Your tank top may look modest when you're standing up, but it becomes X-rated as soon as you bend over to do push-ups. To avoid flashing everyone at the gym, check your top view from a variety ofRead More »from 3 Things Not to Wear to the Gym
- Oprah.com | Work + Money – Mon, Oct 10, 2011 8:29 PM EDT
Photo: Marko Metzinger/Studio DBy Christa Martin
Design*Sponge, the charmingly quirky home decorating site launched in 2004 by Grace Bonney, attracts more than one million page views each month-and among its many step-by-step tutorials are projects simple enough for anyone to master. Now the blog's singular style inspiration can also be found in Design*Sponge at Home, a compendium of all-new homemaking hints-which Bonney has in droves ("To make a small space seem larger, getting things off the floor is key"; "Leftover fabric makes a great placemat!"). The book is also full of creative furnishing ideas-like this sweet, functional, and endlessly customizable storage bench (completed version pictured above).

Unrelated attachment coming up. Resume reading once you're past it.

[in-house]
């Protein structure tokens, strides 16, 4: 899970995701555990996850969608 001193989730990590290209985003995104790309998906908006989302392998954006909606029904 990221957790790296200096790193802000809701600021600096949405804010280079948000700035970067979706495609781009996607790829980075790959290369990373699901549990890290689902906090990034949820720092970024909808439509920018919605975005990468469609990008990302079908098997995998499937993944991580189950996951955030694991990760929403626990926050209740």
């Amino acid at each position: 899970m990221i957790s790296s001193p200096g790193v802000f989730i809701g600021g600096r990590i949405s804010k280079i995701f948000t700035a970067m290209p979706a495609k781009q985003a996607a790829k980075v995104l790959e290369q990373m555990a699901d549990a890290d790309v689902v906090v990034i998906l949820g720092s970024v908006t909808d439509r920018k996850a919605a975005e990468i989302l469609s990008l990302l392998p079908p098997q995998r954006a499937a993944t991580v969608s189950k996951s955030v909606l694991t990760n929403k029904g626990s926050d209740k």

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Rolling Storage Bench
Cost: Around $40
Time: One hour plus
What you need:
- Wooden box (similar styles can be found at flea markets and thrift stores)
- Four rolling casters
- Mounting screws
- Measuring tape or ruler
- Fabric (three inches larger
Photo: Courtesy of Steve CaseyBy Leslie GoldmanRead More »from A New Kind of Food Truck Hits The Streets
In 2006 a local study labeled Steve Casey's Chicago neighborhood a food desert-a term used to describe areas that lack affordable fresh produce (but are usually awash in burger wrappers and French-fry containers). "The scent of fried food is so thick here, you can smell it with the windows closed," Casey says. "There's not a vegetable in sight." Among other things, food desert residents-there are nearly 400,000 in Chicago alone-have a higher risk of diabetes, heart disease, and obesity.
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But Casey, 45, a grant administrator and father of two young boys, had an idea. With a few other local activists, he raised $40,000 from investors and used it to gut an old municipal bus (purchased from the city for $1). He christened his new wheels Fresh Moves Mobile Produce Market. "My goal is to be like the ice cream man, but with fruits and vegetables," Casey says. "We want people to get as excited about grapes in January as they are about